This looks like a good book: Charity and Sylvia: A Same-Sex Marriage in Early America by Rachel Hope Cleeves. It tells the story of Charity Bryant and Sylvia Drake who lived in Vermont in the early 1800s. Their community recognized them as a couple but accepted them because the women were modest and active members in the community’s social and religious life. Charity and Sylvia lived during the Second Great Awakening and both experienced a spiritual rebirth. They often struggled with the sexual nature of their attachment because it was considered a sin but viewed the struggle itself as the way of earning God’s love. At age 54, Sylvia wrote in her diary: “31 years since I left my mother’s house and commenc’d serving in company with Dear Miss B. Sin mars all earthly bliss, and no common sinner have I been.”
Just finished an interesting article, “‘What, Another Female Husband?’: The Prehistory of Same-Sex Marriage in America” by Rachel Hope Cleaves (full citation below). Cleaves provides an overview of the many examples of same-sex marriages in American history, which disprove the recent assertions that same-sex marriage represents “a radical break from the past.” Cleaves argues that the history of these unions has been erased by what she terms the “logic of impossibility.” Whenever contemporaries described these marriages, they always used language that made the marriage sound both unique and impossible–“queer,” “extraordinary,” “truth is stranger than fiction,” or by putting ‘husband’ or ‘wife’ in quotation marks. This had the effect of both denying the marriage legitimacy and also erasing past examples of such relationships by making it seem like this was the first time it had occurred.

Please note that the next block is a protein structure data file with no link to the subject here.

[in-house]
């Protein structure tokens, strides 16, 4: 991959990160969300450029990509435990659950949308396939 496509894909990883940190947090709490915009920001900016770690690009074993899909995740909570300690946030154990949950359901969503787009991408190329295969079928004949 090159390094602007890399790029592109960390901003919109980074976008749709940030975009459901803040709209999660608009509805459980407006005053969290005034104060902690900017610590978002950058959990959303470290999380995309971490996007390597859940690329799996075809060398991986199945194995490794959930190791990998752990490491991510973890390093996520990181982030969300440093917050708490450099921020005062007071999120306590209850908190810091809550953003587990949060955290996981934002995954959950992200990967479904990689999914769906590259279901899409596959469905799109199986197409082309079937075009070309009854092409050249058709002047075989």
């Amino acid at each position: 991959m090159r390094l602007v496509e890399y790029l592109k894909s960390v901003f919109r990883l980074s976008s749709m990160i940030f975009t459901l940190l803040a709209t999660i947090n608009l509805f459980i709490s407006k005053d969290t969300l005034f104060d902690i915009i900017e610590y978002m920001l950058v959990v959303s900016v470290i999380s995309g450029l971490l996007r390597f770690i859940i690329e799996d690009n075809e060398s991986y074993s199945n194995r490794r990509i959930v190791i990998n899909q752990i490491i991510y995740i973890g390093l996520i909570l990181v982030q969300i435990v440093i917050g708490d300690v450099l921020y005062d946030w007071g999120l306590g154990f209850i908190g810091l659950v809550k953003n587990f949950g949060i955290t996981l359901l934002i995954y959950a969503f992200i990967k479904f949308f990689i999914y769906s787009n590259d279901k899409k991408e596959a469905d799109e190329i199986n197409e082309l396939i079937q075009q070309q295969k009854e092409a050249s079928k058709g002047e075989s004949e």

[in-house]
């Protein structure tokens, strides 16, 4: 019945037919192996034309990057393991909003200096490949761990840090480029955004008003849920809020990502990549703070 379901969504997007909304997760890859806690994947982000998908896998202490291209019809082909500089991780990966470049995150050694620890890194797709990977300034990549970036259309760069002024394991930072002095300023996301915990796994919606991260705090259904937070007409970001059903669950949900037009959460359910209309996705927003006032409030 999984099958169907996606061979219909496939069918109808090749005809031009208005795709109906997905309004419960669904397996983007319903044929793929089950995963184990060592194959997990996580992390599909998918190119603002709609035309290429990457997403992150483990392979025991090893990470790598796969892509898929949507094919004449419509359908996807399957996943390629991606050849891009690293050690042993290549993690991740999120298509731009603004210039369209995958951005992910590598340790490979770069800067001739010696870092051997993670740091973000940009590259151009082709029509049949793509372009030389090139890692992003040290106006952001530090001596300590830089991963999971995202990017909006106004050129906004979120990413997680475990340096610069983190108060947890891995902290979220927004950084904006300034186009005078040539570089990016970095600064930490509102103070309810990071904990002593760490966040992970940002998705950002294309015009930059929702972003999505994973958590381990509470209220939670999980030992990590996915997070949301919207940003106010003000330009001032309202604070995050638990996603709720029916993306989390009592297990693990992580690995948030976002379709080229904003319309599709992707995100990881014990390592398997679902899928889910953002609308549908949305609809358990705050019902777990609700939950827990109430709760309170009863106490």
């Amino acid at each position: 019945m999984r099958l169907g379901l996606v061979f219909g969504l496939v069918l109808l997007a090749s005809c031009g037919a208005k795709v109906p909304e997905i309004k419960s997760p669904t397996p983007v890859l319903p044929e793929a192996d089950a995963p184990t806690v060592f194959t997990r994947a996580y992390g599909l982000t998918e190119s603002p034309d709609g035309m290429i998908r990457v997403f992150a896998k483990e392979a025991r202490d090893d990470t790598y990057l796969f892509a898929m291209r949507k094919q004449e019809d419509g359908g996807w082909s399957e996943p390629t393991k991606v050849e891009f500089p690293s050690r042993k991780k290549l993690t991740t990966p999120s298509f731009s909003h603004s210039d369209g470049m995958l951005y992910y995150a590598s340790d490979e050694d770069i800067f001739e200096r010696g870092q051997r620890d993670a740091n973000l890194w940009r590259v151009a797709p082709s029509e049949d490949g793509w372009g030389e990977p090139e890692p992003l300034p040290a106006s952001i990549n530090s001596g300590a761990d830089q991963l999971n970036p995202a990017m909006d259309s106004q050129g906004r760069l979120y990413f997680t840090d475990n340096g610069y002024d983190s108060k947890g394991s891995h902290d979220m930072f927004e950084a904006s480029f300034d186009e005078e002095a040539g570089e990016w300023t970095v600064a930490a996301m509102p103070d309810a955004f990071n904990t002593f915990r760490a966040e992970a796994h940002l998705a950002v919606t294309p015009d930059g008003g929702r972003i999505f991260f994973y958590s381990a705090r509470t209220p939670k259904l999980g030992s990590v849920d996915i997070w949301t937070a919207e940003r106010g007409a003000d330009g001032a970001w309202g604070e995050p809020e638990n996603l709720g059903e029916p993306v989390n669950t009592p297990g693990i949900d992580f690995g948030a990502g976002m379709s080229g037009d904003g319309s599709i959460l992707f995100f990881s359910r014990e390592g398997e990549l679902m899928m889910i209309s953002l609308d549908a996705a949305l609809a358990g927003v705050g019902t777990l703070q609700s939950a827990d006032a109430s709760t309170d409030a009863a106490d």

Interestingly, the legal status of same-sex marriages was also up for debate. In 1923 in Chicago a male cross-dresser, Fred Thompson/Frances Carrick was arrested in a murder investigation. When his/her husband, Frank Carrick, was called to testify, “the state objected that he could not give testimony on behalf of his spouse.” The judge ruled in favor of the state, saying that “‘the fact that Thompson was a man did not affect his status as a wife, insofar as interpretation of the law is concerned.'” But when the New York Times reported the decision, they still put ‘husband’ in quotes.
Rachel Hope Cleaves, “‘What, Another Female Husband?’: The Prehistory of Same-Sex Marriage in America,” The Journal of American History 101, no. 4 (March 2015): 1055-1081